Cleo was quiet for a second as she let go of Olivia’s hand. “Liv, are you sure you’re alright?”
“I am,” Olivia answered. “I’m…I guess I’m still just shook, you know? And I was really hoping this would be my way out of Keegan’s, so now I’m dreading work even more because it seemed like the end was in reach.”
“I feel that,” Cleo said with a bitter laugh.
“I bet you do,” Olivia said. “How are you doing?”
Cleo shrugged. “Fine, I guess,” she said. “Tired. None of the jobs I’ve applied to have called me back and my mom is getting worse. So you know, it’s all wonderful.”
“So basically we’re all having a great summer,” Olivia said.
She stood up. “Are you staying here tonight or are you heading home?”
Was Cleo blushing? Olivia sat back down and looked at Cleo expectantly. “So…?” she prompted.
Yeah, Cleo was definitely blushing. “So what?” she said. “Edie’s amazing. They’re funny and hot and so generous. And I can’t wait until I’m finally in a place where I can pay them back for everything they’ve done for me.”
The soft smile on Cleo’s face was contagious. Olivia caught herself smiling too. “I want that for you too,” she said. “Are you heading out soon?”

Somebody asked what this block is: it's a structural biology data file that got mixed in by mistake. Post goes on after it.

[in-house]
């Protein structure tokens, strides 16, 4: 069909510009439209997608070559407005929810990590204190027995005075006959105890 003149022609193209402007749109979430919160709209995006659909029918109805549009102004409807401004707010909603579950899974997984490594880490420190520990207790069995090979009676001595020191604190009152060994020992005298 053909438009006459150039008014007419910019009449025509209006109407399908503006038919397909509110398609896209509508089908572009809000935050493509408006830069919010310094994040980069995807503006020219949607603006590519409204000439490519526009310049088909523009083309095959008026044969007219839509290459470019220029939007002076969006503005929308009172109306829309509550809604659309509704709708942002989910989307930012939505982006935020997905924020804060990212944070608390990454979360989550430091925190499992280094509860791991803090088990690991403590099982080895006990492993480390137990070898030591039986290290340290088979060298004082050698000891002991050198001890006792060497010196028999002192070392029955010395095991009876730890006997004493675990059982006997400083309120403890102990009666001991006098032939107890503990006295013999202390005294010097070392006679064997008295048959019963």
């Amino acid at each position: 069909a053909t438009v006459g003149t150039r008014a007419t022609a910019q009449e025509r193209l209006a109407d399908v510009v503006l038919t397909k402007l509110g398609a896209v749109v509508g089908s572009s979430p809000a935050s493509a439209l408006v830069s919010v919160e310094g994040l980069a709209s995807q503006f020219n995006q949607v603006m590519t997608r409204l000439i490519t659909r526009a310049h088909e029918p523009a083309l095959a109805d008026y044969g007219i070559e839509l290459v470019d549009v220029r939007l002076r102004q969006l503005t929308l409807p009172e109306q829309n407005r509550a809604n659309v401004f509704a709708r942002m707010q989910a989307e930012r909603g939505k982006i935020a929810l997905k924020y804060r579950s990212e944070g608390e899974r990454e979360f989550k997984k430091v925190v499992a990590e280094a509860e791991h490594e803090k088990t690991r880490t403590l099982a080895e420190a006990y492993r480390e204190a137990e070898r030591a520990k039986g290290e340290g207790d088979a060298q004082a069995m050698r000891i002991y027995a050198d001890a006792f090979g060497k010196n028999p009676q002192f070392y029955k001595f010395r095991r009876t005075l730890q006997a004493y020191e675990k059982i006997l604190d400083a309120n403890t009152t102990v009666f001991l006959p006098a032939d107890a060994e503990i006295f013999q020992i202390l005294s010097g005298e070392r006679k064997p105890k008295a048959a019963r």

“Yeah, probably in a few minutes,” Cleo said.
Her smile faded just a little as she glanced out the window behind them. “I was going to wait and say hi to Andrew, but I don’t know when he’s coming back. And I don’t want to be like, ‘oh hi, I’m off to somewhere that isn’t New Winslow, bye!’”
“I don’t think he’d take it like that,” Olivia said.
Cleo shrugged. “Maybe? But it feels like that. Like I’m just rubbing it in when I’m the reason he came here in the first place.”
Olivia wasn’t quite sure what to say to that. So instead of potentially putting her foot in her mouth, she stood up again. “I’m just going to check on Mia real quick,” she said.
It was the coward’s way out, but she didn’t care.
Three weeks later, Andrew woke with a start. Like many nights, he had finally fallen asleep laying on the couch in Olivia’s living room, the living room he had been unconsciously thinking of as his own for longer than he could place. And now he’d woken up there for seemingly no reason.
What was he doing? Andrew looked up at the ceiling, tracing the now-familiar patterns with his eyes.
He could tell it was still early from the way that the light was streaming weakly into the room. There was no sound from Olivia’s bedroom, not even the sound of Mia’s quiet shuffling. The couch, which had been warm and soothing just moments earlier, suddenly felt smothering.